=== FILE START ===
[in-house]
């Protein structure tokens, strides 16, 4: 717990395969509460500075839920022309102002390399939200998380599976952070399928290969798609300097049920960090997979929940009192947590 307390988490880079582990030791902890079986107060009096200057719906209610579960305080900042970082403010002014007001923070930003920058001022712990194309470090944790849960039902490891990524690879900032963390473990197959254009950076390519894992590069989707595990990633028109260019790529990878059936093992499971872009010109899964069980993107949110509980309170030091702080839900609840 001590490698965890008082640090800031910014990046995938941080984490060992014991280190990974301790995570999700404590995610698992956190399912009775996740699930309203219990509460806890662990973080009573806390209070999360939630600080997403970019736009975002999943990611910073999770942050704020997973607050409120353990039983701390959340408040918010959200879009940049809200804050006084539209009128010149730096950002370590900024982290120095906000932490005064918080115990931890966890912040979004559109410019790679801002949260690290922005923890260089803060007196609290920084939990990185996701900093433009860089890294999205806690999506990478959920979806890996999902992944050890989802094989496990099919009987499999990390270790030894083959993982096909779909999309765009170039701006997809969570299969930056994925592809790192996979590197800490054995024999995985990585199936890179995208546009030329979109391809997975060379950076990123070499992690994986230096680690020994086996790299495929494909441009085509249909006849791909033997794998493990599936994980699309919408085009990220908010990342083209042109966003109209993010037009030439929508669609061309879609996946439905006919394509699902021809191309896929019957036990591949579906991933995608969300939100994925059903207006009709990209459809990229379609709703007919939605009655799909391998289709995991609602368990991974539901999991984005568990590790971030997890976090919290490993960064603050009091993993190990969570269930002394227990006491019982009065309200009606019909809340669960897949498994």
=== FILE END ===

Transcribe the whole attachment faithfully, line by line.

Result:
[in-house]
């Protein structure tokens, strides 16, 4: 717990395969509460500075839920022309102002390399939200998380599976952070399928290969798609300097049920960090997979929940009192947590 307390988490880079582990030791902890079986107060009096200057719906209610579960305080900042970082403010002014007001923070930003920058001022712990194309470090944790849960039902490891990524690879900032963390473990197959254009950076390519894992590069989707595990990633028109260019790529990878059936093992499971872009010109899964069980993107949110509980309170030091702080839900609840 001590490698965890008082640090800031910014990046995938941080984490060992014991280190990974301790995570999700404590995610698992956190399912009775996740699930309203219990509460806890662990973080009573806390209070999360939630600080997403970019736009975002999943990611910073999770942050704020997973607050409120353990039983701390959340408040918010959200879009940049809200804050006084539209009128010149730096950002370590900024982290120095906000932490005064918080115990931890966890912040979004559109410019790679801002949260690290922005923890260089803060007196609290920084939990990185996701900093433009860089890294999205806690999506990478959920979806890996999902992944050890989802094989496990099919009987499999990390270790030894083959993982096909779909999309765009170039701006997809969570299969930056994925592809790192996979590197800490054995024999995985990585199936890179995208546009030329979109391809997975060379950076990123070499992690994986230096680690020994086996790299495929494909441009085509249909006849791909033997794998493990599936994980699309919408085009990220908010990342083209042109966003109209993010037009030439929508669609061309879609996946439905006919394509699902021809191309896929019957036990591949579906991933995608969300939100994925059903207006009709990209459809990229379609709703007919939605009655799909391998289709995991609602368990991974539901999991984005568990590790971030997890976090919290490993960064603050009091993993190990969570269930002394227990006491019982009065309200009606019909809340669960897949498994």